Newspaper Page Text
POINT PLEASANT REGISTER.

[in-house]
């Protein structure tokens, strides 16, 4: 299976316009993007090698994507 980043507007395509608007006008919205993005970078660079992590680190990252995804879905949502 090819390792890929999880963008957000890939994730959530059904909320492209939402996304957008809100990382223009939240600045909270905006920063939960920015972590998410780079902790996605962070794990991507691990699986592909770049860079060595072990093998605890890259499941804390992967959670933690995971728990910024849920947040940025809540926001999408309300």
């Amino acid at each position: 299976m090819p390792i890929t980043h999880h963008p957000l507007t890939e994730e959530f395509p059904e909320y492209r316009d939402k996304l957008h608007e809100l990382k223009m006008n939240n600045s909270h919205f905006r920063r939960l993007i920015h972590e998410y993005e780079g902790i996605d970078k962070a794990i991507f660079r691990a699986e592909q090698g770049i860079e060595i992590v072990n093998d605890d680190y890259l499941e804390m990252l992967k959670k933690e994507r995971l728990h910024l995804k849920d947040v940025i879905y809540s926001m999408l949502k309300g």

VOLUME 47. NO. 35 CAPTAIN ICENHOWER DIES OF PARALYSIS AT HIS HOME IN MASON CITY. Joseph Icenhower, president of the Beech Grove Coal Company at Mason City, and an honored ritizen of that vicinity, died at his home Wednesday afternoon as the result of paralysis, with which he had been afflicted fcr about four weeks. ?He is survived y a widow, three sons and three grandchildren. The surviving sons are Joseph, Brigh.im and Frederick, the first in the naval service as chief engineer on the bat tleship Minnesota, the second em ployed as engineer on the B. & O. railway, and the last named secreta ry of the concern of which the de ceased was the chief officer. A fourth son. Frank, died four years ago. leaving three children. He was born at the Kanawha Sa tires. six miles above Charleston on the Great Kanawha river, in 184", and at that place attended an old Field Virginia school of ante-bellum times. In 18.55 his father. Joseph Icen hover, Sr., removed his large family to the newly-founded town of West Columbia, where lit- was engaged as a laborer in the salt industry. A few months later he removed to Mason City, where he found similar 1 employment. Here, soon after, the mother died, leaving the father with the motherless children. These he kept together, and they fared the j best they could. And the deceased 1 kept in mind all his life the names of the good housewives of that time oft en told with tears in his eyes how they had giveo him great pieces of bread and batter during the days of J his early orphanage. But he was a bright boy, aed even under these ad verse circumstances acquired a fund of info mation which afterward, ser ed him well in his life work. In I ST ? he bec.mlea charter mem ber of Almedia Lodge No. 57 ?f the independent Order of Odd Fellows at Mason Citv. and in Cineinnat re ceived the degrees of Blue Lodge J and Royal Arch Masonry. From tin lodges there he deinitted and became a member of Clifton Lodge No. 2." j Ancient Free and Accented Masons at Mason City, and of Point Pleasant Chapter No. 9 Roval Arch Masons. Joseph Icenhower was a good man and true, and he will be long remem bered throughout Mason county. The funeral services were held at the residence, below Mason, Sunday afternoon, Revs. Gilmore and Bau man officiating. TWO CENT FARE IS CONSTITUTIONAL-DECIDES THE SUPREME COURT. Charleston, W. Ya., March 8.? | The West Virginia two-cent fare law is constitutional on its face, but con fiscatory as applied to the Coal .?nd Coke Railroad, according to a de cision of the State Supreme Court of Appeals today. The Circuit Court previously held the law both unconstitutional and confiscatory, the mad having contest ed the statute on both grounds. Three other roads, the Chesapeake and Ohio, the Norfolk and Western, and the Kanawha and Michigan, also contested the law. According to today's finding they must obey the statute unless they can show it confiscatory in their cases also. Attorney General Conley said he would ask to have the injunction ob tained by roads other than the Coal ^ d Coke dissolved, and would seek ?m order restoring two-cent fares on those roads. Mrs. P. G. Hollowav and Mrs. Henry Holloway returned Mondav from a visit at Cincinnati. Miss Rhoda Stee.ibergen was the week-end guest of Mr. J. S. Spencer and family. FRANK SMELTZER HAS ACCIDENT. While riding horseback from Let art to Baden, a little village over in Mason county, Tuesday afternoon Frank Smeltzer, traveling out of Gal Iipolis for a wholesale grocery firm,sus tained a fractured arm and a dislocat ed shoulder. He was able to mount his horse and ride back to Letart, where Dr. Smith fixed him up. and he is now making his rounds again. Mr. Smeltzer is well known to the mer chants of this bend.?Pdmeroy Inde pendent. \ HUNTINGTON BAN FLE5FIAMMED?WALTER GWYNii PLAYS THE PONIES FOR 510,000. Now York, March 5..?V ircless wire tippers, the jxilicr have learned, :ire active in New York these days. Walter Gwynn, of Huntiugton, \V. Ya., told the police that he lost$!0, 000 trying to beat the jiool rooms. He said that he was stopping at the Broadway Central, when he met the men who got him in bad and it was all because of a "southern gentle man." The southern planter was a good s]>ender, and Mr. Gwynn was impressed. They went to one of the old tiuie dirigible jxxil rooms. Mr. Gwynn saw the southern planter put up lots of money. Monday was fixed for the time when the big race was to be played and the killing was to be made. Mr. Gwynn, the police say, telegraphed to'his bank for the money. He turned it over to the southern gentleman, and they all waited in a bouse in West Fifty eighth street for the returns from the track. Shortly after the money was put up a messenger came in and said that there had been a mistake, and the horse had fallen down. Later Gwynn bought a newspaper and saw that the horse really did win. but the wireless wiretappers h:id gone. CHARLESTON WILL REMAIN DRY UNTIL JULY 1ST, BE GINNING OF NEW LICENSE YEAR. ' N Failing to get their applications before the Kanawha county court in a legal manner, thus precluding any | action uj>on the permits issued by the municii>al authorities, at this term of the county court, it is gen erally believed that the Charleston , saloons will remain closed until July 1, 1U10, the beginning of the new license year. While there has been some agita tion about testing the law with ref erence to the citv authorities having 1 the sole power to issue licenses, since the opinion of the Kanawha prosecut ing attorney, S. Y. Avis, was made public, in which he held that the sole power to issue State licenses was vested in the county court, the talk of opening the saloons has diminished. In order to secure licenses for the new license year, it will be necessary for the saloonists to secure new per mits from the board of affairs and the city council and present them to the Kanawha county court at the begin ning of the June term, publishing the applications in accordance w ith the requirements of the law. ?The fact that the applications for licenses were not published in ac cordance with the law guided the county court yesterday when it re fused to consider the applications. There are no more regular terms of the crfuntv court before the June term and consequentlv the applica tions for license cannot be made again to the county court before June. ' HOISTING ENGINES FOR DAM 26. Sealed proposals for furnishing and delivering two large hoisting engines, to be installed at Government Dam No. 26, near Hogsett, W. Va., are being asked for at the Wheeling office. Bids will be received until U a. m. of March 12, when they will be open ed and the successful bidder an nounced. STEAMER VIRGINIA ! HARD AGROUND AT WILLOW GROVE? IS SAID TO BE BREAKING IN TWO Telephone messages from Willow Grove, some six or eight miles below Ravens-wood, brought the information Sunday that the Steamer Virginia is hard aground near there and that all e!fo. ts to release her were in vain. The stetiner may be a practical total loss. Tlie boat it is understood, undertook to make a landing Saturday night late at Willow Grove, and in the dark ness lost her position. Shecnught on ground, crossways ?t" the shallow cur rent over the banks, and efforts to get her'off under her own steam were in vain. The tow boat Volcano was signall ed, and worked hard a good part of the day, trying to pull the Virginia off the bar. She was wedged, however, and after two or three lines were broken the attempt was given up. The boat is hard aground in William son's cornfield. the water h:is rapi dly receded from her. The extent of the loss will depend on conditions. The boat may be a to tol loss. It is possible that with jack screws she can be propped up s~ that she will not break in two when the water leaves here, and it is possible too that enough water may come this year to float her. Otherwise, it is probably impossible to get the boat back into the river, and she may de corate the cornfield all summer. The boat carried an extra large car go of passengers the result of the de moralization of train service. The passengers were greatly alarm ed and early Sunday morning they were taken :ishore on a ferry boat, which was push d with i>oles, and sent to their destinations by rail. The crew worked with all possible . energv and removed the freight from the hold of the vessel to the rearj. >r tions of the decks. Thirty-five hun dred barrels ef queensware constitut ed the bigger jxirtion of the freight in the hold. The work of moving the freight was not completed a moment too soon, for, at 11 o'clock Sunday, a hog chain broke, and the \ irginia s hull, which had already begun to weaken, broke just in front of the engines, and the whole front end went down into the depression on the edge of which the vessel was stranded. This was not a creek but merely an uneven place in the field. \\ lien the vessel broke, fjipt. Knox .aban doned her, notifying the packet eom pan.v at Pittsburg to file protest for insurance. The Virginia was a sister boat of the magnificent Queen City. She was built by the Pittsburg & Cincin nati Packet Company in lt>!)0 and was, until the advent of the Queen City a year later, the finest boat on the river. Her original cost was 560,000. She was a boat of great ca pacity, having a length of 235 feet and a forty foot beam. DEATH OF YOUNG MAN. Arthur Goodall died last Friday at Lock T, after an illness covering sev eral months, with tulierculosis. The deceased was a fine young man, high ly respected by all that kne a* him lie had just recently returned from Florida, where he had gone in an ef fort to recuperate his health. At the time of his death he was -tJ years old The funeral was at Poca and under the auspices of the Odd Fellows and K. of P. lodges, of which he was a member. The funeral was a large one, two fuel flats being used to i transport the sorrowing friends and ; relatives from Lock 7 to Poca. Mr.' Lem Wright from here attended the ; funeral. J. Wallace Burdett, who had the misfortune to loose his three fingers on steamer Andrews, of which we i made mention at the time, is getting along nicely, and will be able to go to work in two or three days. He is learning to be an engineer. THE BASE BALL STOCK IS RAPIDLY BEING TAKEN DP BY LOCAL FANS. Manager Hcnrv and the directors of the Point Pleasant?Gallipolis Base Ball Club are very much elated over the prospects for the coining season. The stock offered for sale at this end is rapidly being taken up by local jwrties and word cones from Galli jiolis that the people there are show ing a willingness to help in any way and have promised to subscribe for' their portion of the stock. While in Wheeling last week. Mgr. Henry had several good players of fered him, by the. management of that team, among them were six pitchers, who would like a try-out here. He has also had a number of letters from players in Ohio and In diana, and it seems that it will not '?? any trouble to get a bunch of good players here by the time the season opens. It is-said that the traction line over the river and the managers of the ferryboat have agreed to purchase liberally of the stock, especially if it is decided to put the park at Kanauga. President Ingles, has been in com munication with Louis Heidt, ot Chillicothc, O., an old timer, who has played on several semi-profession al teams in years past, with a view of offering him the captaincy of the team. All players will be ordered to re I>ort here not later than April 15th and will be given a through try-out for two weeks, and those making the best showing in that time will com ]>ose the team. The uniforms have been selected and will be here by the time the players arrive. A pure white uniform will be used by the team on the home grounds and a blue and jra\ mixture will be used away from home. The directors think that the ven ture will pay handsome dividends as the salary limit is low and the jumps are all close together thereby red tie ing the rail marl fare to the minimum. RARDIN?KEISTER. The climax of a very pretty romance w;is reached Friday afternoon, when W. N. Hardin, a well known young man of Huntington and Miss Hattie Keister, of Mercer's Bottom, were pronounced man and wife by Rev. B. Sparks, of Ironton, Ohio. Mrs. Bardtn is the daughter of Mr. and Mrs. S. H. Keister, of Mercer's Bottom, and is a well known young lady in this city, where she has made frequent visits in the past. Herfath cr is one of the most prosperous anil popular fanners in the community where he resides and the family is considered amony the most highly respected in that section of the coun- ( try. Mr. Rardin was for a number of viars. a traveling representative of the Foster-Mead Hardware company, and was recently transferred to a very res|>onsiblc position in that store in Huntington. He is a young man of exceptional business qualifications, and his ascent to his present position has been the result of faithful and efficient work. BLACK HAND AFTER CARUSO. New York, March ?.?Enrico j Caruso, the tenor, is quaking with something worse than stage fright. The Blackhand has demand $15,000 or his life in two successive letters. There is some disposition among his friends to regad the letters as prac-! tical jokes, but Caruso is convinced . that his days are numbered and will not venture out of his room without a body guar!; Miss Mae Lynch returned home i Sunday from the Charleston Gentle hospital. She is improving slowly. Mrs. D. E. Newton was the guest, Monday night, of Mr. J. S. Spencer, and family. She and her son, Mr. Will Newton, left on a business trip to Cincinnati this morning. HAVE YOU $34.87? Washington, March 4.?H?vc you $S+.ST in your iwcket or in bank? If yon have not then you are shy on pei capital circulation of money in the I nitcd States as shown l>y the books of the treasury department. The de[> artincnt in reaching this calculation, estimates the population ?>f the Unit ed States at M>,SS.S,000 and announc- ( es that til ? amount of money in cir culation on March 1 .was 18 J.0!>2, 330, which if equally divided, would j five every man, woman and child in the country ifSV.ST. HOMER HYSER SERIOUSLY CUT BY BEN REDMOND AT CHARLESTON. Homer Kevser got slashed two or three times Monday night, and is in Dr. Barber's hospital, at Charleston. Ben Redmond is said to have done the cutting. At 2 o'clock this morning the pa tient was getting along very well and no serious consequences are expected. The trouble began early in the evening. Kevser and Redm.md got to-gether in the Fleetwood Motel late in the evening and were in room :$0.S. They quarreled and Kevser went out of the building. Redmond is said to have followed him after threatening J to do him harm. A short time after ward Kevser was pieked up in the street in a presumed serious condition and taken to the hospital. The gash under his eye and one on his lip were sewed. He was chopped on one arm and several cuts had been made on his garments. A telephone message from Charles ton, this morning reports the capture of Redmond. mm DRILLED IN BY THE TIGER FORK OIL & GAS COMPANY, AT BREMEN. The first well drilled in by The Tiger Fork Oil & Gas Company in the Bremen "frrld promises to be a good one. A large number of the j stockholders live here and are very mueh elated over the prospects. The) well has not been shot yet and it may not be necessary t'> shoot it, as a telegram from M *. K. i*. Arrington,; who is on the scene, yesterday, states that they have ii.'iOO feet of oil in the hole, and have only start ed in the sand. Mason Long, Kd, Lee,Jim and Joe Arrington, John! Austin, Ash Hughes and Col. J. P. R. B. Smith, arc among the stock holders here. This company has a large traek under lease in The Bremen field and will put down more wells in the near j future. "COTTON BLOSSOM" SOLD. Capt. Ralph Emerson purchased j the controling interest in the "Cot-! ton Blossom" show ltoat, yesterday, i from Walter P. Xcedham. This is one of the finest boats on the river and will be under the direct management 1 ofCapt. Emerson. It is the inten-; tion of the manager to give the pat- i rons the best show obtainable this I season and with his many years of! experience the Captain will, no doubt have a successful run. Consideration wjis private. ANNUAL SALE. The Ladies Aid Society of the I Presbyterian church will hold their : annual white Sale, Saturday, March IPth. There will be small articles suitable for Easter remembrances, and dresses, aprons and underclothes and children, dressing sacks and shirt waists. Also all kinds of good home cooking cakes, pies, bread, candy, &c. Watch for place of sale. Mr. Sim Hannigan, an old Mason county boy, was here last week shak ing hands with his many friends. Sim says he always has a warm spot in his heart for Point Pleasant. PROPOSALS WILL BE OPENED AT WHEELING FOR STEEL LOCK GATES DAM 26. | Duriv.g the present month propos als will l>e o|>encd at the United States engineer's office, at Wheeling for improvements in connection with the system of locks and dams in this jwirt of the Ohio river, aggregating a large expenditure of money. On March !> pro|xisals will be open ed for the building of |x>wcr houses and installing machinery at dams Nos. S and 11. on March I t for iron and steel for use in the construction of the bear trap weirs of dam No. 26; on March 'J1 for the furnishing and erecting of steel lock gates and oper ating machinery for dams Nos. 8 and 11, and on March 2+ for the build ing of three maneuvering boats for dams Nos. S, 11 and 26. The size of these boats will be 00 by 22 feet and they w ill be feet Sj inches deep. They are designed for the raising <>f the wickets and each boat w ill Ik- equipped with a stationary engine. On March 150 proposals will be opened for a hull for a snagboat and a quarter boat for use on the Great. K.innwha river. Clifton Bros., of Zanesville, are the lowest bidders for the building of' the | ile ami crib guide walls at Locks Nos. K tu II <>n the Great Kanawha. river. The total amount of their bid is ?25,921.76. NEED NOT REGISM MORGAHTOWN DECIDES LAW DOESNT APPLY TO CITY ELECTION. Morgantown, \V. Va., March 7.? The voters of the city will not be registered for the municipal election : to be held April 7th. The city at torney is of the opinion that the reg istration is unnccessaiy and will make such a report at the meeting of coun cil Monday. Mr. Held has taken the matter up with Judge Mason and stated that it was the opinion of the jurist that the voters need not be registered. There has been no Supreme Court decision as to the registration in city elect ions, although in the cases which have been taken to the Circuit Courts, it has been invariably decid ed that the law did not apply to municipalities. The registration law provides that the voters shall be registered in all state and county elections, but Is si lent when it comes to the municipal ity. BOAT SHOW MONDAY NIGHT. On next Monday evening, March 14th, the Cooley & Thom Floating Theatre Wonderland, presents the big musical comedy entitled the "Gay Whirl," a melange of bright sparkling fun and comedy features delighting the car with tuneful mel odies, dazzling the eves with gor geous costumes exhilariting the mind with everything new, crisp, breezy and entertaining in the fun making line, interpreted by an excellent com pany, who have the ability to depict in an artistic manner the finely drawn characters in this charming and suc cessful comedy. Remember the date, Monday, March 14th. You are cor dially invited to visit the boat during the day. FORTY-FIVE FOOT MARL A stage of forty-five feet, was reach ed here by the river on the recent rise. Very little damage was done here although a number of towns both above and below us suffered large losses. The water was 18 inches in the stores on Front street, Pomeroy and l'arkersburg and Wheeling business districts were flooded7^ Mrs. E. B. Jones and baby have returned from an extended visit to her parents at Harrisonville, Va.